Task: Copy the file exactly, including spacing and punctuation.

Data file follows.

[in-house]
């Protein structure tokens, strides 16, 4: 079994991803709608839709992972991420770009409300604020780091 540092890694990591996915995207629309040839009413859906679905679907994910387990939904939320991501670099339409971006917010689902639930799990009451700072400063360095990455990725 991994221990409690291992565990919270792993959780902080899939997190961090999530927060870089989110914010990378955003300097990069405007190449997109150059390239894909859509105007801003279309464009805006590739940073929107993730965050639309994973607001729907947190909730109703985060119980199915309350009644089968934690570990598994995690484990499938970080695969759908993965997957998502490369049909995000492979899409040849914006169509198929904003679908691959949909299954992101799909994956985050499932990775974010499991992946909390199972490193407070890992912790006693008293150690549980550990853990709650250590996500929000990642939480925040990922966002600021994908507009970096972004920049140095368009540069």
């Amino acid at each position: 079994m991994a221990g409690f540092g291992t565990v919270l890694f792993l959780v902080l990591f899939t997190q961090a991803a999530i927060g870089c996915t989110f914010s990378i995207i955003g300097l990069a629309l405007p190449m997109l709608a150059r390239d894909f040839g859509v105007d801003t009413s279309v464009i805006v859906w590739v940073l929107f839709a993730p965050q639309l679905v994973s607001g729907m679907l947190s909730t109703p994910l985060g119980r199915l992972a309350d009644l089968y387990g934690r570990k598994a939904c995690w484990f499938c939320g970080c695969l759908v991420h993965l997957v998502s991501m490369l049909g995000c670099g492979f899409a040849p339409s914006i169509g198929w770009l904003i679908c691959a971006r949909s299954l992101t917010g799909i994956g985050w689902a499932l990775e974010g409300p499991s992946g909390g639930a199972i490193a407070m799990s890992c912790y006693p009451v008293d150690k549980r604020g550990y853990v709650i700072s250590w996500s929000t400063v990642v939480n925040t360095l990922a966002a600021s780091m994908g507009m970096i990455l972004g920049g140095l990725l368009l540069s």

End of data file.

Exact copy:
[in-house]
């Protein structure tokens, strides 16, 4: 079994991803709608839709992972991420770009409300604020780091 540092890694990591996915995207629309040839009413859906679905679907994910387990939904939320991501670099339409971006917010689902639930799990009451700072400063360095990455990725 991994221990409690291992565990919270792993959780902080899939997190961090999530927060870089989110914010990378955003300097990069405007190449997109150059390239894909859509105007801003279309464009805006590739940073929107993730965050639309994973607001729907947190909730109703985060119980199915309350009644089968934690570990598994995690484990499938970080695969759908993965997957998502490369049909995000492979899409040849914006169509198929904003679908691959949909299954992101799909994956985050499932990775974010499991992946909390199972490193407070890992912790006693008293150690549980550990853990709650250590996500929000990642939480925040990922966002600021994908507009970096972004920049140095368009540069």
């Amino acid at each position: 079994m991994a221990g409690f540092g291992t565990v919270l890694f792993l959780v902080l990591f899939t997190q961090a991803a999530i927060g870089c996915t989110f914010s990378i995207i955003g300097l990069a629309l405007p190449m997109l709608a150059r390239d894909f040839g859509v105007d801003t009413s279309v464009i805006v859906w590739v940073l929107f839709a993730p965050q639309l679905v994973s607001g729907m679907l947190s909730t109703p994910l985060g119980r199915l992972a309350d009644l089968y387990g934690r570990k598994a939904c995690w484990f499938c939320g970080c695969l759908v991420h993965l997957v998502s991501m490369l049909g995000c670099g492979f899409a040849p339409s914006i169509g198929w770009l904003i679908c691959a971006r949909s299954l992101t917010g799909i994956g985050w689902a499932l990775e974010g409300p499991s992946g909390g639930a199972i490193a407070m799990s890992c912790y006693p009451v008293d150690k549980r604020g550990y853990v709650i700072s250590w996500s929000t400063v990642v939480n925040t360095l990922a966002a600021s780091m994908g507009m970096i990455l972004g920049g140095l990725l368009l540069s």